About this Research Topic
This is a Research Topic initiated by NAVBO, the North American Vascular Biology Organization.
Recent advances in analyzing tissues and organs at the single cell (SC) level are revolutionizing our understanding of organ development, biology, and disease. Previously, the genetic composition or transcriptional profiles of cells was based on sequencing DNA or RNA from a large number of cells, but this approach loses information on the heterogeneity of individual cells. Sequencing DNA and RNA from individual cells preserves heterogeneity, and technological advances have made these techniques highly accessible. They are now utilized in a significant percentage of biological studies to report finding such as more precise quantifications of cell composition, the discovery of previously unknown or rare cell subtypes, and highly detailed descriptions of cell fate trajectories. SC DNA sequencing is providing information on the mutational state of somatic and malignant cells. Rapid advances in SC epigenomics and proteomics are likely to bring these techniques into common use in the near future. It is an exciting time since SC analysis is addressing long-standing biological questions across many tissues and organs.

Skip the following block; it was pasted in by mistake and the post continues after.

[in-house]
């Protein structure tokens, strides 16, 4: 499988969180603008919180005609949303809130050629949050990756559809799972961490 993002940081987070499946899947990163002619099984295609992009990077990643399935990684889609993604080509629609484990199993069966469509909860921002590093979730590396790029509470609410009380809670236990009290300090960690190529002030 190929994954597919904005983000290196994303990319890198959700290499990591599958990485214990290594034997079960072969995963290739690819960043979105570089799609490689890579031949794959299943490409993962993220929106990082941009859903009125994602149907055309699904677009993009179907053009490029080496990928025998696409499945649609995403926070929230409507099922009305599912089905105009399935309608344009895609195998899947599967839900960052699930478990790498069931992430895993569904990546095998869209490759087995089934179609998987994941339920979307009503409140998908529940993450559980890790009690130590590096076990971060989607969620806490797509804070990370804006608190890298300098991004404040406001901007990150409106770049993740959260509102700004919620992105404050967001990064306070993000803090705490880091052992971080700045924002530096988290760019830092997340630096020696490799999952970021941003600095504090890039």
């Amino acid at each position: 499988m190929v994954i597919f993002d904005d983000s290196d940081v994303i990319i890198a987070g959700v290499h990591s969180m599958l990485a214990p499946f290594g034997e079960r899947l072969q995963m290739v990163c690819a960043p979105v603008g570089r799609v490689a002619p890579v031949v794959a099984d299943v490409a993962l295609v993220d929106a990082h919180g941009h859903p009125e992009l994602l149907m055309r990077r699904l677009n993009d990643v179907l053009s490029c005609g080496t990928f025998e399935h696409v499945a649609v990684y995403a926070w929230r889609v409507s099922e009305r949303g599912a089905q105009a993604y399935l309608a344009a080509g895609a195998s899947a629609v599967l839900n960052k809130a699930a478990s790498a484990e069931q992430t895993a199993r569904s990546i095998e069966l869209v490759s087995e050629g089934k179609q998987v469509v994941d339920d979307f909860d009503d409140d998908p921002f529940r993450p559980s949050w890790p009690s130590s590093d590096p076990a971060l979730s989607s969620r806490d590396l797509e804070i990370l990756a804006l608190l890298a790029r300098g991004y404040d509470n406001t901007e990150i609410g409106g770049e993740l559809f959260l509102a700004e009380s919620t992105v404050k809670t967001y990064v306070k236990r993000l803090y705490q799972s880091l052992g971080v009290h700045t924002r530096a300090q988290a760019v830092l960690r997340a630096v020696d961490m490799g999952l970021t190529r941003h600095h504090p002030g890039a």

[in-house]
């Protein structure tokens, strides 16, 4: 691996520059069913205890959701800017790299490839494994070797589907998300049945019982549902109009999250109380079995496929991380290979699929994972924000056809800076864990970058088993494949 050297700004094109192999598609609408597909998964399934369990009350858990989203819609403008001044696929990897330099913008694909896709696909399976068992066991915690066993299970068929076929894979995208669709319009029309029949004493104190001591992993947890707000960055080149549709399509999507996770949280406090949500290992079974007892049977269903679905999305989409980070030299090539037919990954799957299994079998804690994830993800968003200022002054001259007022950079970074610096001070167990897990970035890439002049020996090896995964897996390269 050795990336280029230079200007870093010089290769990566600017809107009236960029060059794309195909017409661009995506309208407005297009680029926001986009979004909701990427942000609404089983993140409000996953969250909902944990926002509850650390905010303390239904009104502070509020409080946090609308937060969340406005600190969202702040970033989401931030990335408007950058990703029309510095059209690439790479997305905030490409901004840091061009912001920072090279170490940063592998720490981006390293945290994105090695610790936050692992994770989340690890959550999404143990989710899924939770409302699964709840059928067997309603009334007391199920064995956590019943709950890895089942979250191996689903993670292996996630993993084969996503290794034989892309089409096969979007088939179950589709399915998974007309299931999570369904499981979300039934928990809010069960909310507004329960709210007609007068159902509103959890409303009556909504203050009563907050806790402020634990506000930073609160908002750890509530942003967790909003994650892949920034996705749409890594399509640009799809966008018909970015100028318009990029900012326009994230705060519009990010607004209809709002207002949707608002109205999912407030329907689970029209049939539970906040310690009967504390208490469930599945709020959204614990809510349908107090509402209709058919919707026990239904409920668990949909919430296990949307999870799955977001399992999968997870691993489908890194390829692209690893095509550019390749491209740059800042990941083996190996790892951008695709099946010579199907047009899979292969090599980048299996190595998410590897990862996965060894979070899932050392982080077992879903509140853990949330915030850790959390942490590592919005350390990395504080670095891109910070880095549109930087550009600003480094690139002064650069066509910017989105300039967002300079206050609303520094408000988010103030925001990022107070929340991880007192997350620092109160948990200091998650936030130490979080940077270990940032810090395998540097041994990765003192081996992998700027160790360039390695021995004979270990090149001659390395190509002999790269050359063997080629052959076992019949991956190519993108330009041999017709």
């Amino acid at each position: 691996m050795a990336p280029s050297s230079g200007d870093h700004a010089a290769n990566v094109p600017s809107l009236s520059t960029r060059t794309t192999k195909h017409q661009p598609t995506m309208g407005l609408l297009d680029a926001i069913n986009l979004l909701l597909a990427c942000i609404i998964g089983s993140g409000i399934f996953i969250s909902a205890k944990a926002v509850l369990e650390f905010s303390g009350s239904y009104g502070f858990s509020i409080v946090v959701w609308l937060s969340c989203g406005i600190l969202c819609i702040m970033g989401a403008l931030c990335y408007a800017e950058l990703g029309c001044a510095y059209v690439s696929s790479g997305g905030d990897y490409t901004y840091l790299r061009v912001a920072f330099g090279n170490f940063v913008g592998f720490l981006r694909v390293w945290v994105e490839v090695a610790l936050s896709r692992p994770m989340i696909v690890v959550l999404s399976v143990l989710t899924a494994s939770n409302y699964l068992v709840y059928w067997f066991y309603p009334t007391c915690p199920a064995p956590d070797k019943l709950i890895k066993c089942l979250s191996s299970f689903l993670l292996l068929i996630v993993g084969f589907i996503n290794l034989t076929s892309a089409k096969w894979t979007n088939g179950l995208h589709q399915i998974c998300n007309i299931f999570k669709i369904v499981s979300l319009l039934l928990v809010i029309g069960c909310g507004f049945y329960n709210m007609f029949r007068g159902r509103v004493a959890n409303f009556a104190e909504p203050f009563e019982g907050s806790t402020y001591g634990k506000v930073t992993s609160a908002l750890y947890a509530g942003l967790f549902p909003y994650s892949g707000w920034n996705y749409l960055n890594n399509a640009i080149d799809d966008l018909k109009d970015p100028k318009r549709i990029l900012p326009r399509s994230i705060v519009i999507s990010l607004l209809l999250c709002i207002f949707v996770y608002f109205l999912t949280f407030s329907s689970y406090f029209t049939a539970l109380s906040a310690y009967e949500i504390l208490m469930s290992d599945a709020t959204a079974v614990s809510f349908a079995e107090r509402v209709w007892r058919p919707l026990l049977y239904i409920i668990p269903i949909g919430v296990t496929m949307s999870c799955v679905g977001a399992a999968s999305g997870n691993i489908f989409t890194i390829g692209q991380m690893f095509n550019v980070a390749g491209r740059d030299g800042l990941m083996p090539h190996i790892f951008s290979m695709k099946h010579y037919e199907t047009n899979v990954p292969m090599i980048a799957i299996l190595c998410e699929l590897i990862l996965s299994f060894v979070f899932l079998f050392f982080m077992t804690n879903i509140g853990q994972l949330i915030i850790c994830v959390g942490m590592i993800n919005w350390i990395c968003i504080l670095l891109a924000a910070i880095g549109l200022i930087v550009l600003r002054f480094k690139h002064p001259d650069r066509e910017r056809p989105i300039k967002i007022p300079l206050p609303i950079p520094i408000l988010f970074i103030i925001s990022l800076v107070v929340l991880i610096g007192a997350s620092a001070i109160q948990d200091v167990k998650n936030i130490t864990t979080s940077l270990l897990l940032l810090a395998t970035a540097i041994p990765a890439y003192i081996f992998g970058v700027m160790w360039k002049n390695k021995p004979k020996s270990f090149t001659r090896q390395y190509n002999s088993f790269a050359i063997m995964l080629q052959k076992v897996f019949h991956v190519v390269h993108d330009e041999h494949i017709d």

A recent analysis - available here - of the SC extramural research funded by the NIH, either through NIH-initiated programs focused on SC or initiated by extramural investigators, revealed the paucity of such analyses related to vascular cells compared to a variety of other cells and tissues. This Research Topic is seeking to galvanize interest in SC applications related to the field of vascular cell biology, both by highlighting emerging research in this area and by providing methodologic bases and insights from SC research in other tissues and organs. Here, we aim to highlight original research related to SC analyses of vascular related cells, under normal or diseased conditions. We seek to understand the specific challenges associated with studying vascular cells, and how advances in SC approaches could benefit vascular fields. We are also welcoming state of the art reviews comparing and illustrating various SC analytical and computational methods, and articles describing new technologies, especially those that may hold promise for the vascular field.
Important Note: All contributions to this Research Topic must be within the scope of the section and journal to which they are submitted, as defined in their mission statements. Frontiers reserves the right to guide an out-of-scope manuscript to a more suitable section or journal at any stage of peer review.